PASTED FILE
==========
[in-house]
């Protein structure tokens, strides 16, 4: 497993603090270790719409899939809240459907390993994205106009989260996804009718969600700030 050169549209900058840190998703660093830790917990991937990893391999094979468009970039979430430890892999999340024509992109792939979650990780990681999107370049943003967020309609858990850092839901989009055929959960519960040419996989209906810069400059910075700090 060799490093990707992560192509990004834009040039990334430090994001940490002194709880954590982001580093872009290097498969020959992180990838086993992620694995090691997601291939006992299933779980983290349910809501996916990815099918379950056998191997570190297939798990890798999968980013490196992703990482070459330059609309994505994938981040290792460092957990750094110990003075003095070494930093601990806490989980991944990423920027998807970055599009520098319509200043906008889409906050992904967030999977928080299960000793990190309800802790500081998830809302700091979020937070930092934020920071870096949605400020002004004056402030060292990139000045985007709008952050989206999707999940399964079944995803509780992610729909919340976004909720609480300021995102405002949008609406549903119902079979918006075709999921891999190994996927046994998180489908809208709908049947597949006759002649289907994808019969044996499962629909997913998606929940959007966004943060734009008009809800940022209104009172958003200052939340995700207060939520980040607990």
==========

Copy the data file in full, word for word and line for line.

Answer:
[in-house]
């Protein structure tokens, strides 16, 4: 497993603090270790719409899939809240459907390993994205106009989260996804009718969600700030 050169549209900058840190998703660093830790917990991937990893391999094979468009970039979430430890892999999340024509992109792939979650990780990681999107370049943003967020309609858990850092839901989009055929959960519960040419996989209906810069400059910075700090 060799490093990707992560192509990004834009040039990334430090994001940490002194709880954590982001580093872009290097498969020959992180990838086993992620694995090691997601291939006992299933779980983290349910809501996916990815099918379950056998191997570190297939798990890798999968980013490196992703990482070459330059609309994505994938981040290792460092957990750094110990003075003095070494930093601990806490989980991944990423920027998807970055599009520098319509200043906008889409906050992904967030999977928080299960000793990190309800802790500081998830809302700091979020937070930092934020920071870096949605400020002004004056402030060292990139000045985007709008952050989206999707999940399964079944995803509780992610729909919340976004909720609480300021995102405002949008609406549903119902079979918006075709999921891999190994996927046994998180489908809208709908049947597949006759002649289907994808019969044996499962629909997913998606929940959007966004943060734009008009809800940022209104009172958003200052939340995700207060939520980040607990």